By William K. Black
(Cross posted at Benzinga.com)
Overview and Background
The New York Times’ “Deal Book” continues its ethics-free treatment of the ethical collapse of the leaders of many of our most elite firms related to finance. Matthew Goldstein’s* March 6, 2014 article is entitled “4 Accused in Law Firm Fraud Ignored a Maxim: Don’t Email.”
The article is about the indictment charging the leaders of one of finance’s leading law firms – Dewey & LeBoeuf – with securities fraud and larceny.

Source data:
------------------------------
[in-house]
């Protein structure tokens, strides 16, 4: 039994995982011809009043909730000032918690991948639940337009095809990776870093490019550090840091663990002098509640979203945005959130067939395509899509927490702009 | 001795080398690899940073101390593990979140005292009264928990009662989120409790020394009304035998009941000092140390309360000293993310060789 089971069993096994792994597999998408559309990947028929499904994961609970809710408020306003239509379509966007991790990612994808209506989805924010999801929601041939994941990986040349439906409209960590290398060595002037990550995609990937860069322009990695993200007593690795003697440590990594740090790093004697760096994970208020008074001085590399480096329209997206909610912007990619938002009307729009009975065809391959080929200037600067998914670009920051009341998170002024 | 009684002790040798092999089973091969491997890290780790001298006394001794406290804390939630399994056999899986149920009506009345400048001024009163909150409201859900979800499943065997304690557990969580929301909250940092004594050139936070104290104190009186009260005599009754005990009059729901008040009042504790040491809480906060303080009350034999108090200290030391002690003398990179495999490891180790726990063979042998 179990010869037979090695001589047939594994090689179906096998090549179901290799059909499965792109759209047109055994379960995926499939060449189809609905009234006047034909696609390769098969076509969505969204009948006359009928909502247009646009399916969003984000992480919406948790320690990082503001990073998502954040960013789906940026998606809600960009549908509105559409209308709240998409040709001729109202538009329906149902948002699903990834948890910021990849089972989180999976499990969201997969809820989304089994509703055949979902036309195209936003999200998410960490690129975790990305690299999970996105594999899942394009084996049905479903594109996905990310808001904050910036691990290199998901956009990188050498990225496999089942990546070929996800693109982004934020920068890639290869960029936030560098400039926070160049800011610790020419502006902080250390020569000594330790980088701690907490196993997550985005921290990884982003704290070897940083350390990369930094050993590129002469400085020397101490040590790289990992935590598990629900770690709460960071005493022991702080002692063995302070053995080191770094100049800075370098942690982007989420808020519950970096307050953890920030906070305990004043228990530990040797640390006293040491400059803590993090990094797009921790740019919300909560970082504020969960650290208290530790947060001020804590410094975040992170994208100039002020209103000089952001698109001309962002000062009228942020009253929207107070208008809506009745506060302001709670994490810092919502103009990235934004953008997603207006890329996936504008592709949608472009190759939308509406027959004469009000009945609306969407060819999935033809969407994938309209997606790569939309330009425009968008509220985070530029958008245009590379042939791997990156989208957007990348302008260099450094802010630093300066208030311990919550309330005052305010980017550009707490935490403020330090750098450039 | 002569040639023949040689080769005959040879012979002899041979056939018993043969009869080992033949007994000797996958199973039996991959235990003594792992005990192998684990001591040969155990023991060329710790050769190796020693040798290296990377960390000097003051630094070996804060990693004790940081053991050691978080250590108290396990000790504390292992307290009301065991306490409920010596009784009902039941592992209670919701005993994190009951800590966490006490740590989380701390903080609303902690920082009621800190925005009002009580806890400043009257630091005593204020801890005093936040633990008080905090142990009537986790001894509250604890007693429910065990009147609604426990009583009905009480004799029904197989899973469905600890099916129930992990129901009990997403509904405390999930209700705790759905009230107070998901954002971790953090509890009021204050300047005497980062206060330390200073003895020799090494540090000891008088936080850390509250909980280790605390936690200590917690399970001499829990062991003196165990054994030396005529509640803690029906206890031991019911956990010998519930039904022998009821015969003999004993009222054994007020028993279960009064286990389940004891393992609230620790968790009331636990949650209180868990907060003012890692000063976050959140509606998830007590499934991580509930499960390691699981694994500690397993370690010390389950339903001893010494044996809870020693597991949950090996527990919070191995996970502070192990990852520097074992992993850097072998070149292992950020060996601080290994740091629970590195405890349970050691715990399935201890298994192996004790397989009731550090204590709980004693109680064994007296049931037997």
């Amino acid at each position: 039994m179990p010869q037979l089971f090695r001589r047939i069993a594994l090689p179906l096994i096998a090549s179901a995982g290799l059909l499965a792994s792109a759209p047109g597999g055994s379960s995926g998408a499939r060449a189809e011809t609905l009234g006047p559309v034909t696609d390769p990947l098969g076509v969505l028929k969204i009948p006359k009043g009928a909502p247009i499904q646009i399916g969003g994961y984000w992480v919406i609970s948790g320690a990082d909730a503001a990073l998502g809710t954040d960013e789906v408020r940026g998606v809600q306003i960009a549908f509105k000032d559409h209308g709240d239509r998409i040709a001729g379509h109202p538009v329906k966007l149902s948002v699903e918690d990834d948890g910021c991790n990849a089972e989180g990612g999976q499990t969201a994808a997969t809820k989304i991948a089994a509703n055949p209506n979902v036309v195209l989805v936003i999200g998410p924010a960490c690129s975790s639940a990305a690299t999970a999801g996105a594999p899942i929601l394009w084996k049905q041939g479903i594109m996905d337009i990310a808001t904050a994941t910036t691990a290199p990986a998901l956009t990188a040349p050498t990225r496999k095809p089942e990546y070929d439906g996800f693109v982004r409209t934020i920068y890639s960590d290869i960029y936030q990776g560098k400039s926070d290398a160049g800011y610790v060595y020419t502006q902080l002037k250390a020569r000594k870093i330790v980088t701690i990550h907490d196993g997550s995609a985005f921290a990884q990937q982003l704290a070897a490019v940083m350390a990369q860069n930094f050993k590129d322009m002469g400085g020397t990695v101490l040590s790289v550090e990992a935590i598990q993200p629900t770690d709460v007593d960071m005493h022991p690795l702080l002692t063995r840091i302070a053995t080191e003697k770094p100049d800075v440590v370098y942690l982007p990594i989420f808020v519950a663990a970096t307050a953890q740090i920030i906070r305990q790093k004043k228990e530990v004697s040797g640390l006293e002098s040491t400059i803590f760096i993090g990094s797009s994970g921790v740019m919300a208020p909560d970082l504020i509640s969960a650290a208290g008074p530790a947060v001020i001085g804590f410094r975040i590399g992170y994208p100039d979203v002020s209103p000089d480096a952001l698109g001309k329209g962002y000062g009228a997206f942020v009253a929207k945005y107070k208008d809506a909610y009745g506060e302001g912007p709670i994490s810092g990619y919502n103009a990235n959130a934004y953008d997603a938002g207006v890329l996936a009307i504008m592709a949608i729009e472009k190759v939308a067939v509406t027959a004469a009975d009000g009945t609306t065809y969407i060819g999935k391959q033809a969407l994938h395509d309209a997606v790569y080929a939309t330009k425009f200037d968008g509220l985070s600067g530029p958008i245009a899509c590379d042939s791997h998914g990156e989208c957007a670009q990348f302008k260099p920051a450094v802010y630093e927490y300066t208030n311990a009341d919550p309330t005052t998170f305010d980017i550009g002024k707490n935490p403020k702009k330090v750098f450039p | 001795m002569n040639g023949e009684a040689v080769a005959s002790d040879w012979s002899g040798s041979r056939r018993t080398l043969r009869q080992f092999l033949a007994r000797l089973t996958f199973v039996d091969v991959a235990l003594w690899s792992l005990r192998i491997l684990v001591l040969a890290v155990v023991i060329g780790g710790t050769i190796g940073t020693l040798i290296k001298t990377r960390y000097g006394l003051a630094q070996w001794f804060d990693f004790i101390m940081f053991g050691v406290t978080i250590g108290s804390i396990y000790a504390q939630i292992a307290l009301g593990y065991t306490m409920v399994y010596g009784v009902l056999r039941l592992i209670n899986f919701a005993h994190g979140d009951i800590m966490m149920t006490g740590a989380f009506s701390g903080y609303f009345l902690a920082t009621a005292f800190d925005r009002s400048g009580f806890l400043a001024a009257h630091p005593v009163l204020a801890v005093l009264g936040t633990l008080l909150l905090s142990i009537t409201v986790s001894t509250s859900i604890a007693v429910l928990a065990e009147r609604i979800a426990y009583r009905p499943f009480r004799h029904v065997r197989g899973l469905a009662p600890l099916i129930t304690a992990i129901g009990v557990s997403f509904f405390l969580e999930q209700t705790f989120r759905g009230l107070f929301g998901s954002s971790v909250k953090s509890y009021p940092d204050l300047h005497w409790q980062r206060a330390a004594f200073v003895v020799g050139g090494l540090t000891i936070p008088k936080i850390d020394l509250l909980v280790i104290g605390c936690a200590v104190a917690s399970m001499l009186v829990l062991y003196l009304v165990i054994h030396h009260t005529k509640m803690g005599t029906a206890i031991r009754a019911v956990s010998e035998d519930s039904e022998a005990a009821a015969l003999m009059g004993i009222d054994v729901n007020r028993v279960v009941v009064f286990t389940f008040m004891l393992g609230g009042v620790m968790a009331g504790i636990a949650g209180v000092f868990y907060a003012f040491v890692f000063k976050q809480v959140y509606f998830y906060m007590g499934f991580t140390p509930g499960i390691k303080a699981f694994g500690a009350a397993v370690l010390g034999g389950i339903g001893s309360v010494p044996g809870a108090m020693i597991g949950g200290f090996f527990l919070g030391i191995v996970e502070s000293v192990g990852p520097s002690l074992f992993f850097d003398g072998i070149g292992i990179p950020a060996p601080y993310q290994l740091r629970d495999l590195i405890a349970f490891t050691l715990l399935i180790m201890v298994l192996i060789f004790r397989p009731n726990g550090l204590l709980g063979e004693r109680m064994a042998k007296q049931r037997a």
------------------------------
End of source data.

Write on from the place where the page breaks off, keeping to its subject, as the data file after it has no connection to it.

“The indictment paints a portrait of a law firm being run like a criminal enterprise. Mr. Vance said his office had already secured guilty pleas from seven other people who once worked for Dewey.”
Deal Book refuses to recognize control fraud even when the indictment describes a control fraud. The indictment does not “paint a portrait of a law firm being run like a criminal enterprise.” The indictment describes a criminal enterprise led by the partners controlling Dewey & LeBouef. Deal Book still can’t bend its mind around the fact that seemingly legitimate firms make the best “weapons” for fraud.